As an email marketing professional, you obsess about maintaining and growing a database of responsive subscribers, ensuring that your emails make it through the myriad filters to their inboxes, and creating messages that are compelling enough to entice recipients to open them and respond. But you probably don’t worry too much about what happens once those recipients do click through.
And that, says Michelle Eichner, vice president, product management at Unica, is a mistake. She contends that email marketers need to concern themselves with what she calls post-click optimization.
“What we’re really talking about is closing the loop from email,” Eichner explains. “Originally we [email marketers] were concerned about deliverability, then rendering, then how it looked on standard Web devices, and then mobile. I think the industry stopped.”
Because the team responsible for the online experience often differs from the people responsible for email marketing, there can be a disconnect between the email experience and the online experience, particularly in three areas:
1) creative. If the Website and email designers don’t have common brand creative policies, governing color palettes, typography, logo usage, and the like, to adhere to, the branding is likely to be inconsistent between the two media. “Landing pages aren’t necessarily going to mirror the emails,” Eichner says, “but the messaging has to match your corporate design policies.”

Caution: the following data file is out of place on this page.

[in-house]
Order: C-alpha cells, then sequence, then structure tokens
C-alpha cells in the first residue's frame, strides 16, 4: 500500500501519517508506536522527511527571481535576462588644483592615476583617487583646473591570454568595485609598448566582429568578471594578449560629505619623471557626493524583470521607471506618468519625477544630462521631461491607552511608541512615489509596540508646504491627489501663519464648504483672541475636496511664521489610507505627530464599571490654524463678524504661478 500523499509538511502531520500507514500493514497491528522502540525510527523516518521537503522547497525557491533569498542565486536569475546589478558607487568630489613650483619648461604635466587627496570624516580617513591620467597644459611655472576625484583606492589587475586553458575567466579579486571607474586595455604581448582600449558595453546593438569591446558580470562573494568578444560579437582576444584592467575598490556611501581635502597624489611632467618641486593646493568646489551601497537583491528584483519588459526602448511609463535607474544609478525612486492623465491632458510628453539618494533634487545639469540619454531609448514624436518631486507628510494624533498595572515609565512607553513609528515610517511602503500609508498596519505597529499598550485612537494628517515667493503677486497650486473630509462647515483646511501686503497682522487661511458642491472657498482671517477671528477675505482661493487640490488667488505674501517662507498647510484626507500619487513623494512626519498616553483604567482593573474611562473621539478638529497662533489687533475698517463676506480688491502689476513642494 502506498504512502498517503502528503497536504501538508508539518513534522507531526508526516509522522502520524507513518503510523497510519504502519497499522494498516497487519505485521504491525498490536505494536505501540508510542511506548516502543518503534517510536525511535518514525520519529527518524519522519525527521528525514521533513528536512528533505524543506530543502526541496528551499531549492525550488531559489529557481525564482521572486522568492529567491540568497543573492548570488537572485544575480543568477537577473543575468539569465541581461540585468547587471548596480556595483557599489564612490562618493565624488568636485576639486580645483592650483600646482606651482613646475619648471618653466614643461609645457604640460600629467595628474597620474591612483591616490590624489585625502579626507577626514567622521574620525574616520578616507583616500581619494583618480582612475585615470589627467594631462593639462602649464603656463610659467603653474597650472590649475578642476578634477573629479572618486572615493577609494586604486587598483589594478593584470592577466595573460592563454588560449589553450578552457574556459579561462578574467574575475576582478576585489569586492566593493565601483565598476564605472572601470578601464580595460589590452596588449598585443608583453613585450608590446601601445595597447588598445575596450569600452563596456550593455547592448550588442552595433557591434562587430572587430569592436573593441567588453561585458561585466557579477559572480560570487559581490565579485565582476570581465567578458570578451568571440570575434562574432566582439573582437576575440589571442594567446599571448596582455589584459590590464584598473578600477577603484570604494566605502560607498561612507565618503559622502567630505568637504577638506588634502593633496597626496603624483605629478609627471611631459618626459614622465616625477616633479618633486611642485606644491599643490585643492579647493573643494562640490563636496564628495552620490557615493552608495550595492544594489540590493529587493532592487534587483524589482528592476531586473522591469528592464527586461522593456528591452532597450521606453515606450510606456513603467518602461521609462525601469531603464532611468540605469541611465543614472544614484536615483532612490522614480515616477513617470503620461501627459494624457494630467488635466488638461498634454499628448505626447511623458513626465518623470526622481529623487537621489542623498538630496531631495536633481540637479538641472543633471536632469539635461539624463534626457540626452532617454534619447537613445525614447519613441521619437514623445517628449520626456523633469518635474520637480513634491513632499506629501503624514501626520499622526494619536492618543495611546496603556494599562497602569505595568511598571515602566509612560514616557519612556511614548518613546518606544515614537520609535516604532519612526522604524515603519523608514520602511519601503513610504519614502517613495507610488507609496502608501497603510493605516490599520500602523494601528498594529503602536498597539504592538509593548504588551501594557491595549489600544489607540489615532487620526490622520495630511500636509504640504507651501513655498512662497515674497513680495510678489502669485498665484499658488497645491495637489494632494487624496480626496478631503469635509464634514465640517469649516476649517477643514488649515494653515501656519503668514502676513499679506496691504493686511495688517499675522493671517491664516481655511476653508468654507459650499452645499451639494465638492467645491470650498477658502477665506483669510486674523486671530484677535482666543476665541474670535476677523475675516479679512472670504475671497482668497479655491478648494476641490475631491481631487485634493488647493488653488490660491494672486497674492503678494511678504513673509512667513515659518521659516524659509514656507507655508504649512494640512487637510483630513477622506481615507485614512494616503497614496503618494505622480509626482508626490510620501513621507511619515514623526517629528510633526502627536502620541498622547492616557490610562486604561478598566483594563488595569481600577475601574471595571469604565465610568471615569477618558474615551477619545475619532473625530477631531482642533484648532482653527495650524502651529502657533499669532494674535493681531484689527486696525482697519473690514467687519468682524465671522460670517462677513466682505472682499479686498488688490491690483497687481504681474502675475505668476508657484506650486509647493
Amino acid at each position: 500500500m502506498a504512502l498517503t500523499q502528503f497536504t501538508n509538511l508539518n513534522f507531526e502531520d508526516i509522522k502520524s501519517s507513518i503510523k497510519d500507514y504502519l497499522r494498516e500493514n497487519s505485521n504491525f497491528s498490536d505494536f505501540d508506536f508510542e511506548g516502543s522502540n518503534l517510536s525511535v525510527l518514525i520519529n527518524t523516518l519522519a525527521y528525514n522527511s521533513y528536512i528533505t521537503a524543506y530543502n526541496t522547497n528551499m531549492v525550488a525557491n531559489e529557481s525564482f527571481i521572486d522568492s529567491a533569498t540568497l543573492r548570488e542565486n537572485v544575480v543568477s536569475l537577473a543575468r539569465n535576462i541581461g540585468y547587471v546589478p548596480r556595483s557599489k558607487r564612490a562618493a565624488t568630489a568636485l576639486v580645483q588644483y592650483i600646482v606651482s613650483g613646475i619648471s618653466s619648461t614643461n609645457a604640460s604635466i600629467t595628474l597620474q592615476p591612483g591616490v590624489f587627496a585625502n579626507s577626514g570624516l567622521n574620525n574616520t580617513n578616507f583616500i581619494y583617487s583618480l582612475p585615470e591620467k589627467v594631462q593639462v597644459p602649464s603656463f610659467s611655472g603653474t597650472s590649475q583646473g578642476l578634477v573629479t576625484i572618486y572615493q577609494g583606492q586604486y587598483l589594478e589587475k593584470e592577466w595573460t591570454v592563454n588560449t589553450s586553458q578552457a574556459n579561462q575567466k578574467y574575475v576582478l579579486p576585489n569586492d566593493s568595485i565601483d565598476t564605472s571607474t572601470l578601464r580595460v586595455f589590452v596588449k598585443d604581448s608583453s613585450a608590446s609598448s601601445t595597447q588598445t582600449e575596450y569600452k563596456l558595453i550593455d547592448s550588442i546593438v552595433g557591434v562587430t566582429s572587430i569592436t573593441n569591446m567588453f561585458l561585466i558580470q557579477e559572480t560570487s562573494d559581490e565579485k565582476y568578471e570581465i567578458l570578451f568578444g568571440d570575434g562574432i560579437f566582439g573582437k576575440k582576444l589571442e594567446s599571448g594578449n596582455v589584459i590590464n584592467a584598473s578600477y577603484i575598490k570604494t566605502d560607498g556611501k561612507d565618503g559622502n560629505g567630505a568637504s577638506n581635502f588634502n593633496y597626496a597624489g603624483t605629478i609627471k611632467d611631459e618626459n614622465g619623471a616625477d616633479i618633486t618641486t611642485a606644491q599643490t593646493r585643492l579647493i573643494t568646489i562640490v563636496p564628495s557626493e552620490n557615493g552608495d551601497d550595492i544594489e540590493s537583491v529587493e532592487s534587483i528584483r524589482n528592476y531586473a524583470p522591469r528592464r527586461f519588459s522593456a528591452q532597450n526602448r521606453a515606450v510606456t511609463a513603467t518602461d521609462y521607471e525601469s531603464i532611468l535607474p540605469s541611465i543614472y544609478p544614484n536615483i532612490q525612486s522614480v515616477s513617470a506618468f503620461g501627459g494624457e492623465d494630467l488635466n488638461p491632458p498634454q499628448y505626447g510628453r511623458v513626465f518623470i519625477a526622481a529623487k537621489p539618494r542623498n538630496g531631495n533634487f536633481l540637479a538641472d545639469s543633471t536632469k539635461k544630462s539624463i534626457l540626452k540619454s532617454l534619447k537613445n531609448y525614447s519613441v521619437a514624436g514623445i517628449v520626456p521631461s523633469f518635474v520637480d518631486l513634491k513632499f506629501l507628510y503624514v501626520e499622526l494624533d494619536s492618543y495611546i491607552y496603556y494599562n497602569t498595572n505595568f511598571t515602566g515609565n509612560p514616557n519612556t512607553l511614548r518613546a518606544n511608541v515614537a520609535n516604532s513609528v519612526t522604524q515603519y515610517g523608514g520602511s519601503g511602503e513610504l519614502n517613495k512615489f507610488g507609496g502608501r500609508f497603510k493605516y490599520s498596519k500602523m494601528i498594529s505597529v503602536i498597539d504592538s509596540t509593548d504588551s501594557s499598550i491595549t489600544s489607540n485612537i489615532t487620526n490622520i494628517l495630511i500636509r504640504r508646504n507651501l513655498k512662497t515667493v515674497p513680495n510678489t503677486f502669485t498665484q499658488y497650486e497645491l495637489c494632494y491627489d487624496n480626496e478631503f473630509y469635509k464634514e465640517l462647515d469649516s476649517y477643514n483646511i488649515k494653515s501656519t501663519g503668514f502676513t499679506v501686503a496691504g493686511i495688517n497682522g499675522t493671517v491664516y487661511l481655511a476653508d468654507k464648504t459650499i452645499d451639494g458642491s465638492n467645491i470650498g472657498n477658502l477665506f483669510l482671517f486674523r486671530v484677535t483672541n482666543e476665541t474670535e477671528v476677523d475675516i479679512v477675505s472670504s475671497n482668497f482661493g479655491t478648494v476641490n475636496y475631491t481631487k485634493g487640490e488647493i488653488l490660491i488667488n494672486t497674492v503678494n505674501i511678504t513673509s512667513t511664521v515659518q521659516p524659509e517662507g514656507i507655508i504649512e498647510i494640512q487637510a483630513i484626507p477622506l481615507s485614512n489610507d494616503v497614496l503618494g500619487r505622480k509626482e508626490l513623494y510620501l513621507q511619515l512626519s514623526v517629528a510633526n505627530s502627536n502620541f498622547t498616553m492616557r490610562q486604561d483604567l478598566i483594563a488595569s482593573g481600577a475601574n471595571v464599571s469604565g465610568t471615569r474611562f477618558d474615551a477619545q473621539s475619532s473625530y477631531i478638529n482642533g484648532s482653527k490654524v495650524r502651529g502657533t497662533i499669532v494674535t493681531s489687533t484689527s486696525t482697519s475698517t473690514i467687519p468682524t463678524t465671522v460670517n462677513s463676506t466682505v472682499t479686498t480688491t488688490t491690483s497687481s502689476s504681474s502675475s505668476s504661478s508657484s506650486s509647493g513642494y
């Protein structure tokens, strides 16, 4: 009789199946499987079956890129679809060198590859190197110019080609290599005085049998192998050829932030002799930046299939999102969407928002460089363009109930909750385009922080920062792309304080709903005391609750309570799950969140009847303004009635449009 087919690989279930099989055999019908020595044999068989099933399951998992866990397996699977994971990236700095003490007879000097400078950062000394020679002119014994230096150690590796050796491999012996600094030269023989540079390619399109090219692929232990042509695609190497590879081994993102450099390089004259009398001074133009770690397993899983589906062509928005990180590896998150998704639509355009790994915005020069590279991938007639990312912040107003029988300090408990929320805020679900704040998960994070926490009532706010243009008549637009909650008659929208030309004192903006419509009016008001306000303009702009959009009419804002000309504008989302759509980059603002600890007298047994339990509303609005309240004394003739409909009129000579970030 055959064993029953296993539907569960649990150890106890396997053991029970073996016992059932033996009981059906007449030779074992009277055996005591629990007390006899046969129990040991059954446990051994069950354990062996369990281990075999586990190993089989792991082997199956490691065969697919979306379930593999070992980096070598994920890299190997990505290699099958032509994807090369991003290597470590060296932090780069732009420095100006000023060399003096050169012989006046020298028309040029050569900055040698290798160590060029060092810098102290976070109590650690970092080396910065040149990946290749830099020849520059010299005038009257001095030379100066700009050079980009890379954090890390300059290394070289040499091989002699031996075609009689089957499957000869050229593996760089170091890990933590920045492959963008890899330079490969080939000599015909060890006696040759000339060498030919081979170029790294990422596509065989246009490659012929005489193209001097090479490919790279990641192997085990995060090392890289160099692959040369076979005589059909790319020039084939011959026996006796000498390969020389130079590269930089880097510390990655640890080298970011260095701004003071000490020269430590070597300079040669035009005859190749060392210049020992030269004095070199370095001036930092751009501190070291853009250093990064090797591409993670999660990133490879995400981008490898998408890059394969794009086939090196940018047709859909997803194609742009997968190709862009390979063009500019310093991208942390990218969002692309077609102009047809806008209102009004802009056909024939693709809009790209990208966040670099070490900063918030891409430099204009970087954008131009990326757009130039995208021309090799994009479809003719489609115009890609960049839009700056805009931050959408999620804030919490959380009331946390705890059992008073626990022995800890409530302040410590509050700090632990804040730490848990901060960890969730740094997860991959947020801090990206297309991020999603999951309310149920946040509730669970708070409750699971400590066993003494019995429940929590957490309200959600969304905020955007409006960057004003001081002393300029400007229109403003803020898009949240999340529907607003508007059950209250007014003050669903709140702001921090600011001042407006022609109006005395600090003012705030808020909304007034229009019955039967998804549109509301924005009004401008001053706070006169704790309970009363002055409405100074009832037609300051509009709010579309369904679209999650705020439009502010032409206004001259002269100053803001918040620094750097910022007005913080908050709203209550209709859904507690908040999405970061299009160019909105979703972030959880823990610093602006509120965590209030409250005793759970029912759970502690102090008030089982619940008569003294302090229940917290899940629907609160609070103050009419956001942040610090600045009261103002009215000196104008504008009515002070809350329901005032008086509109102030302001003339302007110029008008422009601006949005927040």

2) optimization/rendering. The quality assurance procedures of the online and email departments may differ when it comes to checking rendering and optimization. Emails and Web pages must be tested on a variety of browsers, operating systems, and devices. If emails are being optimized for iPads, say, but landing pages aren’t, a subscriber who clicks through on an iPad may be startled by what he sees (or can’t see) upon leaving the email for the Website.
This disrupts the seamlessness of the customer experience, and, says Eichner, “It’s our job as email marketers to drive the importance [of consistency] because it relates to an experience that begins with our email.”
The Web and email teams should work together to ensure that they are both optimizing for the most important browsers, systems, and devices. You should be able to easily run a few reports that show what the vast majority of your subscribers and site visitors use to access your brand, so that you can determine where to focus your efforts regarding optimization.
3) promotions. It would seem a no-brainer to ensure that if an email is touting a specific offer, the Website would cite the same offer as well. But all too often an email promoting two days of free shipping, for instance, leads to a landing page that still features the standard banner boasting of a $4.95 flat shipping rate.
Instituting QA procedures and reinforcing communication between departments can eliminate most of the bumps on the bridge between the email and the online experiences. And of course, continual vigilance is key too. “We live in an agile world,” Eichner says, “and our processes today aren’t always going to be what they are tomorrow. It’s a never-ending battle.”